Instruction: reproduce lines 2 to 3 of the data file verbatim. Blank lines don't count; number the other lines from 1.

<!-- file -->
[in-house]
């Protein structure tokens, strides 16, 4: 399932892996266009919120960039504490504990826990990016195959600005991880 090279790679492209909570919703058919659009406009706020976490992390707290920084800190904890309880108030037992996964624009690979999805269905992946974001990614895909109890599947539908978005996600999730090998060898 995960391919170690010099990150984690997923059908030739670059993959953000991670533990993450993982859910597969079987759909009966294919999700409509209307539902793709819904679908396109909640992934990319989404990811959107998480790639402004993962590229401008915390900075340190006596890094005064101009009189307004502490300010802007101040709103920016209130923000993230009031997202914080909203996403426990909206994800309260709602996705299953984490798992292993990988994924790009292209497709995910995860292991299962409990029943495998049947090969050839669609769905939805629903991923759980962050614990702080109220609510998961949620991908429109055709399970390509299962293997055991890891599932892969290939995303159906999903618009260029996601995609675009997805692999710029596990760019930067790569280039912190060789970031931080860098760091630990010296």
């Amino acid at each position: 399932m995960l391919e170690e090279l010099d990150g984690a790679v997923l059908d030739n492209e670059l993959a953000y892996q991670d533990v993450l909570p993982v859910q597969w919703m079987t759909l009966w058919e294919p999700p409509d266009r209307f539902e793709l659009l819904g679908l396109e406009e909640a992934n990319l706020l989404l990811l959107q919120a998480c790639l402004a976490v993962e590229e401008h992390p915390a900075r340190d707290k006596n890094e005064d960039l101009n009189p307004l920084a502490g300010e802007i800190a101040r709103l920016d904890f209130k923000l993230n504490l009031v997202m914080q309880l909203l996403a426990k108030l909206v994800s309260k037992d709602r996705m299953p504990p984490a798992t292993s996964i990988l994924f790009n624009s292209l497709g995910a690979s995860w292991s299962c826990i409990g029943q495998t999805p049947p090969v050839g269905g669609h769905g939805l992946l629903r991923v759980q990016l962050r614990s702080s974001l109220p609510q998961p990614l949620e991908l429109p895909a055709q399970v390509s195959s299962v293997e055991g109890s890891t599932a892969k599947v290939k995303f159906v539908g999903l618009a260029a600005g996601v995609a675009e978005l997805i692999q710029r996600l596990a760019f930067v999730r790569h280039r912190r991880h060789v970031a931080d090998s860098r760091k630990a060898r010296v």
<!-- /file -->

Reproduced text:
């Protein structure tokens, strides 16, 4: 399932892996266009919120960039504490504990826990990016195959600005991880 090279790679492209909570919703058919659009406009706020976490992390707290920084800190904890309880108030037992996964624009690979999805269905992946974001990614895909109890599947539908978005996600999730090998060898 995960391919170690010099990150984690997923059908030739670059993959953000991670533990993450993982859910597969079987759909009966294919999700409509209307539902793709819904679908396109909640992934990319989404990811959107998480790639402004993962590229401008915390900075340190006596890094005064101009009189307004502490300010802007101040709103920016209130923000993230009031997202914080909203996403426990909206994800309260709602996705299953984490798992292993990988994924790009292209497709995910995860292991299962409990029943495998049947090969050839669609769905939805629903991923759980962050614990702080109220609510998961949620991908429109055709399970390509299962293997055991890891599932892969290939995303159906999903618009260029996601995609675009997805692999710029596990760019930067790569280039912190060789970031931080860098760091630990010296």
């Amino acid at each position: 399932m995960l391919e170690e090279l010099d990150g984690a790679v997923l059908d030739n492209e670059l993959a953000y892996q991670d533990v993450l909570p993982v859910q597969w919703m079987t759909l009966w058919e294919p999700p409509d266009r209307f539902e793709l659009l819904g679908l396109e406009e909640a992934n990319l706020l989404l990811l959107q919120a998480c790639l402004a976490v993962e590229e401008h992390p915390a900075r340190d707290k006596n890094e005064d960039l101009n009189p307004l920084a502490g300010e802007i800190a101040r709103l920016d904890f209130k923000l993230n504490l009031v997202m914080q309880l909203l996403a426990k108030l909206v994800s309260k037992d709602r996705m299953p504990p984490a798992t292993s996964i990988l994924f790009n624009s292209l497709g995910a690979s995860w292991s299962c826990i409990g029943q495998t999805p049947p090969v050839g269905g669609h769905g939805l992946l629903r991923v759980q990016l962050r614990s702080s974001l109220p609510q998961p990614l949620e991908l429109p895909a055709q399970v390509s195959s299962v293997e055991g109890s890891t599932a892969k599947v290939k995303f159906v539908g999903l618009a260029a600005g996601v995609a675009e978005l997805i692999q710029r996600l596990a760019f930067v999730r790569h280039r912190r991880h060789v970031a931080d090998s860098r760091k630990a060898r010296v």